Why are time-outs ineffective?

Kim DeMarchi, MEd Parent Educator, shares advice for parents on why time-outs are an ineffective disciplinary tool, and suggests techniques that work to discipline your child without punishing them
Why Time-Outs are Ineffective
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Why are time-outs ineffective?

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Timeouts are a discipline tool that many people use. Unfortunately, some of the time they become misused. It becomes another word for punishment. When our child is whining, we start yelling, "Stop your whining. Go to your room right now for a timeout. Don't come back until I tell you so." The message that we are now sending your child is: I don't like you. Go away from me. Get out of here. That's the message that they are hearing, just because they were whining. The child didn't need the timeout, the parent needs the timeout. The parent needs to step back, take a few deep breaths, figure out what's going on here? Why is my child whining? What are they trying to communicate to me? And deal with that. Sending a child to a timeout, they are not thinking about it, they have no idea what they've done, probably, and making them stay in there for a certain amount of time is unproductive. A child that is five should not have to stay for five minutes. They may be calm in one minute and be able to re-join the situation. That five year old may not be ready in five minutes when you say, "Come on out. It's been five minutes." Maybe they need ten minutes to get themselves into a calmer space. Self-quieting and self-calming is a much better way to think of it. What is your goal as a parent? Is your goal to punish them and make them feel bad about themselves? Or is your goal to teach them and to get them calm and learn self-control?

Kim DeMarchi, MEd Parent Educator, shares advice for parents on why time-outs are an ineffective disciplinary tool, and suggests techniques that work to discipline your child without punishing them

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Kim DeMarchi, MEd, CPE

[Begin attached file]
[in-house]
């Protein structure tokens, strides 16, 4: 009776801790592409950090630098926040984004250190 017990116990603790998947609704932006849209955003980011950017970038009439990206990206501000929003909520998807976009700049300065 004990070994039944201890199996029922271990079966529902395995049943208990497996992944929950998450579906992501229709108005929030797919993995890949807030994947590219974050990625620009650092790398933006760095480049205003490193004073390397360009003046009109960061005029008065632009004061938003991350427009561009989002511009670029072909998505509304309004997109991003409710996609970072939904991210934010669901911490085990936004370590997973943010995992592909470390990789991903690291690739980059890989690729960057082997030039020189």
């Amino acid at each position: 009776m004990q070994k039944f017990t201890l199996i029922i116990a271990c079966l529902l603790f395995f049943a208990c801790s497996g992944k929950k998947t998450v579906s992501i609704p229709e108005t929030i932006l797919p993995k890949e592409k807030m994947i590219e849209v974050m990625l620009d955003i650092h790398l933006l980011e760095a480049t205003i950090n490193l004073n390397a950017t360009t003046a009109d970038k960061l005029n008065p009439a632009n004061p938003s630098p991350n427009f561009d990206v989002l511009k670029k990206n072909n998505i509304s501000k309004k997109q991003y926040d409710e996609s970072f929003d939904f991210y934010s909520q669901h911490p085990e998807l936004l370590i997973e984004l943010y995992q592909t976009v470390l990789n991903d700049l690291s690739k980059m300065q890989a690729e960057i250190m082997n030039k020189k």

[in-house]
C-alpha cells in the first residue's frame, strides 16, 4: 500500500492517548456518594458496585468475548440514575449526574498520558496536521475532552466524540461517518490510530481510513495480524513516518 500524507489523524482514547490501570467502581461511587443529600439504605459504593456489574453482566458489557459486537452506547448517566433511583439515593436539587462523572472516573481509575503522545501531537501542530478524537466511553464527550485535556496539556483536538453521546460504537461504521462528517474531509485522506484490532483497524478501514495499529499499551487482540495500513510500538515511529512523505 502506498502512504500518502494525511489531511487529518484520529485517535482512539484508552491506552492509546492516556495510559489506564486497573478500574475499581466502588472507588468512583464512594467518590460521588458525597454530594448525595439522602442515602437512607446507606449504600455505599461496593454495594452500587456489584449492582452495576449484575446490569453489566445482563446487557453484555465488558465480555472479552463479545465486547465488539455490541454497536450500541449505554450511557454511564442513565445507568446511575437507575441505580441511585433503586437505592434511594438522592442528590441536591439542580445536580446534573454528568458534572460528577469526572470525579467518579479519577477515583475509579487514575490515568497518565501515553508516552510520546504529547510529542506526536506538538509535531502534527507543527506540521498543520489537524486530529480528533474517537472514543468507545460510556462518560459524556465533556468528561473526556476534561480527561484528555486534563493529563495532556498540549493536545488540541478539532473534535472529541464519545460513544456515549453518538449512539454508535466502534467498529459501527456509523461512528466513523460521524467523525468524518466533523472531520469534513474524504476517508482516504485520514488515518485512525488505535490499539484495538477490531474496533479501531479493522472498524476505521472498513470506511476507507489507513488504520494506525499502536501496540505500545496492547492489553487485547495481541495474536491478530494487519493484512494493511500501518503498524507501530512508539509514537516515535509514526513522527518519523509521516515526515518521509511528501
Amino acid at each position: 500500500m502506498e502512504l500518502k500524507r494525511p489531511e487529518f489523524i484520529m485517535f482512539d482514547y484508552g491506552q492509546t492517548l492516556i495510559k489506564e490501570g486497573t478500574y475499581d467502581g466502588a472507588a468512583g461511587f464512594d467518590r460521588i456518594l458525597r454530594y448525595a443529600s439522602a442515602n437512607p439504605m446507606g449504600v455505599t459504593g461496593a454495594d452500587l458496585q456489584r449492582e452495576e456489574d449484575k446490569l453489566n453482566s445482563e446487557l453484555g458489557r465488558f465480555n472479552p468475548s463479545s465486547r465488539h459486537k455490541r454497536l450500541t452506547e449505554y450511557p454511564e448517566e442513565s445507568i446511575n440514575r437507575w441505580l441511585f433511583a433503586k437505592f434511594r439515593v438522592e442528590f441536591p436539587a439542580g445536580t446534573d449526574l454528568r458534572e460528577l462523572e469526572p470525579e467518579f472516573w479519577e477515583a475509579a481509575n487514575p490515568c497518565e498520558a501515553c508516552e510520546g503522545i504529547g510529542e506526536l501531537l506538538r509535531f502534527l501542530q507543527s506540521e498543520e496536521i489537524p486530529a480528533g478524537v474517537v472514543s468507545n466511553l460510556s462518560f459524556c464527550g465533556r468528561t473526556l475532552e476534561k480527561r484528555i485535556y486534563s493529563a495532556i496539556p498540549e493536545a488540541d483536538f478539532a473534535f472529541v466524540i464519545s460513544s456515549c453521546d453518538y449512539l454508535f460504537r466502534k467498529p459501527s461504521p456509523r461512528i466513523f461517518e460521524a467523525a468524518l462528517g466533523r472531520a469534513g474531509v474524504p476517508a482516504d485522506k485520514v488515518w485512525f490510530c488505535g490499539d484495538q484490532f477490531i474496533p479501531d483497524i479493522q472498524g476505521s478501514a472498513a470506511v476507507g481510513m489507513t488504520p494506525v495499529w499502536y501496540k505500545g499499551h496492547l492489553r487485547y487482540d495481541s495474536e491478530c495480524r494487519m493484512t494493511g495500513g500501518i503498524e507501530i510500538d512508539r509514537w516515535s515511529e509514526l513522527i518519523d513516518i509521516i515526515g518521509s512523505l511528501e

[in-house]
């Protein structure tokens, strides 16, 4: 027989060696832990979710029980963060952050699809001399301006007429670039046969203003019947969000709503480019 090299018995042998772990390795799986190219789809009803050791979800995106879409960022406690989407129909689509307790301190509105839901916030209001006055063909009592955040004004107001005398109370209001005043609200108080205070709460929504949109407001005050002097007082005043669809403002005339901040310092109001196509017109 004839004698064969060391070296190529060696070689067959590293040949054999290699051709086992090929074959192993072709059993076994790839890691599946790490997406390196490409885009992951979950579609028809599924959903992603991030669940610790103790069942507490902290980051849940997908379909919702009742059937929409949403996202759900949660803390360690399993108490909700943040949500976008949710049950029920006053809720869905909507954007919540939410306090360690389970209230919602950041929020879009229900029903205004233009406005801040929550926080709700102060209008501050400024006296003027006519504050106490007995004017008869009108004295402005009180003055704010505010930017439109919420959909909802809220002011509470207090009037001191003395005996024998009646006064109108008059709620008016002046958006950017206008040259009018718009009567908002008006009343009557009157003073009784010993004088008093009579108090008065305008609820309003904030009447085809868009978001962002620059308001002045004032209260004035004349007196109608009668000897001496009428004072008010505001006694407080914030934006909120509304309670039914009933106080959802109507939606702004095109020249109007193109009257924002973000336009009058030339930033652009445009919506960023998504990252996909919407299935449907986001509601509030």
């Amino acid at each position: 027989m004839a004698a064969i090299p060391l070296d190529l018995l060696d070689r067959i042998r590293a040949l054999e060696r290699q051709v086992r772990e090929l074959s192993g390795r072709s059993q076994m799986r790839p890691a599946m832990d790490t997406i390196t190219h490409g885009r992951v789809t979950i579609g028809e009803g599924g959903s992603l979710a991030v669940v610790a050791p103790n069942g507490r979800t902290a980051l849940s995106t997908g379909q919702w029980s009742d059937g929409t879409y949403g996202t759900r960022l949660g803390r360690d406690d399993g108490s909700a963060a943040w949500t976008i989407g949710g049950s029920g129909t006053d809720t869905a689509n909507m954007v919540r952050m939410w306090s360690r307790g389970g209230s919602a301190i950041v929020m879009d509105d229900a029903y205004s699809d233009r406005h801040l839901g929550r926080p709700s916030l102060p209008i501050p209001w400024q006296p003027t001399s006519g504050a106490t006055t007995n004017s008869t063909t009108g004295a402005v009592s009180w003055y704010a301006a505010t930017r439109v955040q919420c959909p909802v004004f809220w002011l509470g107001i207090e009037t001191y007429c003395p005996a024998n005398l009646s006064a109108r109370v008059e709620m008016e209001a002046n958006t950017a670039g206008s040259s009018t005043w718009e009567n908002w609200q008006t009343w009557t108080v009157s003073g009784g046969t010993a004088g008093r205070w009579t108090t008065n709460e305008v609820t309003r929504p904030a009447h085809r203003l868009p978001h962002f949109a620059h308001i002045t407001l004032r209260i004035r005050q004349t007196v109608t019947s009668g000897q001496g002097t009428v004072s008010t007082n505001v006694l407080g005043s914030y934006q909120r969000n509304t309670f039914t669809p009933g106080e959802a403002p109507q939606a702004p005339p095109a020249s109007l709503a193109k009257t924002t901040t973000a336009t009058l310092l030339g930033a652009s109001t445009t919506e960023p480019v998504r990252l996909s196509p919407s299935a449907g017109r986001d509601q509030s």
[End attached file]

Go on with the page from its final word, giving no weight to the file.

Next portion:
Parent Educator

is an Oregon resident, in the United States, with 18 year old boy/girl twins in the Tigard Tualatin School District, and has been an educator for almost three decades. She began her career as an elementary school teacher for 12 years, then worked as an elementary school administrator for 6 years, and then decided to dedicate herself to teaching parenting classes and workshops exclusively. Kim is trained and certified through a program called Positive Discipline by Jane Nelsen, as well by the International Network for Children and Families, in a program called Redirecting Children‘s Behavior. She also has taken recent trainings in the areas of Youth Mental Health First Aid, Adult Mental Health First Aid, ACES (Adverse Childhood Experiences), ASIST (Applied Suicide Intervention Skills Training), Trauma Informed Care, Smart Voices/Smart Choices: Parents Talking with Kids about Mental Wellness and Substance Use, and Making the Connection: Stress, Teen Brains & Building Resilience. Kim is active in supporting her local parenting community by providing workshops, classes, coaching families and writing monthly articles for two local newspapers Tualatin Times and Tigard Times. Kim is a monthly guest on KATU's Afternoon Live and an occasional guest on KATU's AM Northwest television show doing parenting segments. Kim also reaches thousands internationally through her close to one hundred 30 minute parenting podcasts found on her website. Additionally, Kim recently made her fifth trip to Asia during the last few years to teach and share her passion in raising cooperative, respectful, resilient and responsible children. Kim’s goal for you is to help reduce conflict, foster mutual respect, and create deeper communication and connections with your loved ones.

You can reach Kim and her resources at her website:

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